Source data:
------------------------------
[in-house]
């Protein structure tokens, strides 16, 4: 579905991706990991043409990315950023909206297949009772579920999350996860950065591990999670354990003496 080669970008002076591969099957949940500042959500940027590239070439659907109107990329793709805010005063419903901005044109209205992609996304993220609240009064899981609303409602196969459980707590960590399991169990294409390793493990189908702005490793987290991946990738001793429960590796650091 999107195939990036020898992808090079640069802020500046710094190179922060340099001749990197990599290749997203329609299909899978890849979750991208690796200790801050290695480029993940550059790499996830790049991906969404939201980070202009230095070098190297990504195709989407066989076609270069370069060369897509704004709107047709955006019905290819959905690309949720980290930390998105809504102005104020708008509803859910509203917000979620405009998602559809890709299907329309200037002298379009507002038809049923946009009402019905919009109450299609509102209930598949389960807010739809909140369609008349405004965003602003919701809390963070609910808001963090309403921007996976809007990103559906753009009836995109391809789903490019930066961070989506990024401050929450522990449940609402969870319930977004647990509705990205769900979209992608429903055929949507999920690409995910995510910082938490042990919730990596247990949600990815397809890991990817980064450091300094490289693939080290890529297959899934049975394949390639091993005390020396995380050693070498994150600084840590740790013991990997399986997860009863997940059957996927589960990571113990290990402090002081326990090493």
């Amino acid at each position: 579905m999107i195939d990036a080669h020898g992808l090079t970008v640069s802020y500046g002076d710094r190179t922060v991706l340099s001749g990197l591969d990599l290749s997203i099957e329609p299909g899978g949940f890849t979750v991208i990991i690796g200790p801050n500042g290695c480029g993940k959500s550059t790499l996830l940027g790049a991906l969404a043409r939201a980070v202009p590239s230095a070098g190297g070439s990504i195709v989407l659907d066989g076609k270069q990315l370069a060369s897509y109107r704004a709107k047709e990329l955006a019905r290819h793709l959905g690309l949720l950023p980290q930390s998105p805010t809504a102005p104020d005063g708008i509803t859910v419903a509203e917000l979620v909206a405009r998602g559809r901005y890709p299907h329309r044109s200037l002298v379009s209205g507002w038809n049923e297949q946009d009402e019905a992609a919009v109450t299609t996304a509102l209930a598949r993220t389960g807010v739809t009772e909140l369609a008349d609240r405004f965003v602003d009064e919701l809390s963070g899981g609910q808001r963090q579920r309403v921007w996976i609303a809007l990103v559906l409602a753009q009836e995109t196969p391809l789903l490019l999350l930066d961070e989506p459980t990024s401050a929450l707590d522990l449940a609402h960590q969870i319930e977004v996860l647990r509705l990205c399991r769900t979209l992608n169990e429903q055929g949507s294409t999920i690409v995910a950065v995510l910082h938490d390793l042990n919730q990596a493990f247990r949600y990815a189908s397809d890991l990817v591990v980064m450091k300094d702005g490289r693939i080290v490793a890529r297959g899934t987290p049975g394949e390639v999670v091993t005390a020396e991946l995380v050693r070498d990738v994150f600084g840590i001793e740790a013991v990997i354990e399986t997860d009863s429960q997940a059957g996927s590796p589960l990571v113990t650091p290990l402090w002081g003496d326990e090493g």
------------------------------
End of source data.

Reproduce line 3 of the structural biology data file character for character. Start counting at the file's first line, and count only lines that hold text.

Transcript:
């Amino acid at each position: 579905m999107i195939d990036a080669h020898g992808l090079t970008v640069s802020y500046g002076d710094r190179t922060v991706l340099s001749g990197l591969d990599l290749s997203i099957e329609p299909g899978g949940f890849t979750v991208i990991i690796g200790p801050n500042g290695c480029g993940k959500s550059t790499l996830l940027g790049a991906l969404a043409r939201a980070v202009p590239s230095a070098g190297g070439s990504i195709v989407l659907d066989g076609k270069q990315l370069a060369s897509y109107r704004a709107k047709e990329l955006a019905r290819h793709l959905g690309l949720l950023p980290q930390s998105p805010t809504a102005p104020d005063g708008i509803t859910v419903a509203e917000l979620v909206a405009r998602g559809r901005y890709p299907h329309r044109s200037l002298v379009s209205g507002w038809n049923e297949q946009d009402e019905a992609a919009v109450t299609t996304a509102l209930a598949r993220t389960g807010v739809t009772e909140l369609a008349d609240r405004f965003v602003d009064e919701l809390s963070g899981g609910q808001r963090q579920r309403v921007w996976i609303a809007l990103v559906l409602a753009q009836e995109t196969p391809l789903l490019l999350l930066d961070e989506p459980t990024s401050a929450l707590d522990l449940a609402h960590q969870i319930e977004v996860l647990r509705l990205c399991r769900t979209l992608n169990e429903q055929g949507s294409t999920i690409v995910a950065v995510l910082h938490d390793l042990n919730q990596a493990f247990r949600y990815a189908s397809d890991l990817v591990v980064m450091k300094d702005g490289r693939i080290v490793a890529r297959g899934t987290p049975g394949e390639v999670v091993t005390a020396e991946l995380v050693r070498d990738v994150f600084g840590i001793e740790a013991v990997i354990e399986t997860d009863s429960q997940a059957g996927s590796p589960l990571v113990t650091p290990l402090w002081g003496d326990e090493g």